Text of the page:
Home CompaniesB2B Telecom & Power Grids Spark Canara’s Move to the ATL

Telecom & Power Grids Spark Canara’s Move to the ATL

by Renay San Miguel

When Tom Mertz was first approached two years ago to become the CEO of Canara, a provider of predictive analytics and services for data centers, he was asked if he’d be willing to relocate to San Francisco, which was the nearest big city to the company’s corporate headquarters in San Rafael, California.

“I’ve been in Atlanta throughout my entire career. I grew up in Atlanta. I said no,” Mertz told Hypepotamus.

Then Canara’s equity investor sponsors, Columbia Capital, floated the idea of moving the corporate headquarters to the East Coast, and Atlanta, in particular, due to the concentration of businesses on this side of the country. Would Mertz like that plan better?

“The answer was, of course, yes.”

Tom_MertzEven though Mertz and two other C-level executives have been based here since then, Canara officially announced the move March 8th. San Rafael is now Canara’s West Coast hub, and Atlanta chalks up another business win. But to hear Mertz, a 22-year veteran of the data center industry describe it, the real victory is Canara’s thanks to the technologies that have powered Atlanta’s overall business growth.

“Atlanta’s telecom infrastructure is second to none,” Mertz said. “It’s one of the leading interconnected cities, especially on the East Coast. Also, Georgia’s power infrastructure is one of the most reliable grids in the country, and the price per kilowatt per hour is very reasonable.”

Hartsfield-Jackson International Airport was high on Mertz’s list of factors that prompted the corporate HQ move, as was the ability to attract top IT talent.

“We’re not a big company, but we’re big enough to provide a good career path, especially if it’s a younger employee,” he said. “In Atlanta there’s a lot of competition, but we still find the cost to acquire employees in the Southeast is better substantially for the company than the Bay Area. I haven’t had difficulty convincing folks to relocate to Atlanta, whether from the Northeast or the West Coast.”

If those prospective employees say yes to Canara, they’ll find themselves at a company that has a lot in common with Mertz: Both have had a front row seat for the growth of the data center industry over the past 20 years, and both have seen data become the currency of the Information Age.

First known as Data Power Monitoring Corporation, and then IntelliBatt, Canara’s focus has been on minimizing data center downtime via better monitoring of backup power systems. The company’s clients use redundancies upon redundancies to keep their facilities humming along, but those can cost a lot of money. Canara’s solution involves the ability to predict when problems will happen rather than reacting to downtime issues. “Everybody’s trying to get return on capital dollars, but building in more redundancies isn’t going to be the way to do it, you’re still going to have to have uptime,” Mertz said.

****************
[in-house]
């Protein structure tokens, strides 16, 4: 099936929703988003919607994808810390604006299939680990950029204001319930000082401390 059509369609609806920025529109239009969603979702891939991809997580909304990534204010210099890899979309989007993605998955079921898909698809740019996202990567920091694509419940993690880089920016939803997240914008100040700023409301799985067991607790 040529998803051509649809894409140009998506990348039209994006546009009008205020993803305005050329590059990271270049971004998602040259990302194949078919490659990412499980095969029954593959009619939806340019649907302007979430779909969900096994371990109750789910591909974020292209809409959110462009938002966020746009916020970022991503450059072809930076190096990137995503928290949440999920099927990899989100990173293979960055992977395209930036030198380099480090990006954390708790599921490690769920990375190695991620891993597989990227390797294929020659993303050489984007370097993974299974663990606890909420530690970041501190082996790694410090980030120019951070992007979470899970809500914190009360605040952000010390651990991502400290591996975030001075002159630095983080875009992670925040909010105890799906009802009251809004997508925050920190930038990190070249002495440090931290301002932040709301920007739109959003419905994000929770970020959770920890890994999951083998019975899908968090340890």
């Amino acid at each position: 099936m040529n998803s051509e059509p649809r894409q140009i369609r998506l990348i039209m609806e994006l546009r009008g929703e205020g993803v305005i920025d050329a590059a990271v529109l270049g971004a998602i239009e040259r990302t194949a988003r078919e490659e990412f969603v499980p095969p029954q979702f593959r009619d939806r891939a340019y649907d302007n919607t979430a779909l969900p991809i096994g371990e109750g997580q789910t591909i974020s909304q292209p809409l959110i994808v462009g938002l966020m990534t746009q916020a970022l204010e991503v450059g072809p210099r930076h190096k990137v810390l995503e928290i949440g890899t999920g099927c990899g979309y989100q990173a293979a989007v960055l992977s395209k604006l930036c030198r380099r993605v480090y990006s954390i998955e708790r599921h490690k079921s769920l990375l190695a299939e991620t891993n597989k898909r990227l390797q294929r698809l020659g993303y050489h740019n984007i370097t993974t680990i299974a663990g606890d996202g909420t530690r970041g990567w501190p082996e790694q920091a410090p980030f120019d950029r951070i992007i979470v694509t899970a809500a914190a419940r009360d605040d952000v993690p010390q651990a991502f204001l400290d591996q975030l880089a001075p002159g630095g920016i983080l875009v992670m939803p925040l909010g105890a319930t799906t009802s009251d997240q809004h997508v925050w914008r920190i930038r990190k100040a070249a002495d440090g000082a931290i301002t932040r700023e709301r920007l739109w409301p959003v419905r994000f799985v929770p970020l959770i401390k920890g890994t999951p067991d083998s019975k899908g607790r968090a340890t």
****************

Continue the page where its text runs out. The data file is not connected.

A new Canara product due later this year will require no upfront capital, and will still allow a client to go in and predict when components of their data center systems will fail. “It’s interesting how the industry is changing and what people are focused on. To me, predictive technology is the next big wave.”

That approach has gained Canara about 100 customers including Fidelity Investments, CenturyLink, PG&E, Cologix, Digital Realty Trust, and Equinix. Mertz said the company expects to have 20 employees by the end of the year, with some of those new staffers dedicated to sales.

“We’re spending time and money making sure we’re branding ourselves properly, talking about what we do and our value proposition,” Mertz said. A previous goal of targeting more enterprises remains in effect for 2016. “What I continue to see over and over again is that enterprises are looking for more efficient ways to manage their data centers. They’re not as concerned with upfront capital as a co-location type company, but they’re certainly concerned about uptime and preserving their operating budgets.”

Many of the prospective clients that Mertz meets with are also asking about security, and “that’s going to be a tremendous focus going forward.”  Customers will have to know how to protect themselves regarding data coming in and leaving their facilities. “As we get more technology-dependent, as we utilize more software and high-tech tools, we have to make sure we’re protecting our tools and ourselves.”

That sentiment is especially true in Atlanta, which has been fertile ground for data centers thanks to the economic growth underway with both startup companies and legacy businesses. Mertz uses healthcare as an example: Larger hospital chains are “consolidating and buying up traditional small regional hospitals. “When you do that, you’ve got to consolidate the data, and they’re either building the data centers themselves or outsourcing them.

“I think as we become more and more reliant on data and immediate information, you’re going to continue to see that growth” in Atlanta, Mertz said.

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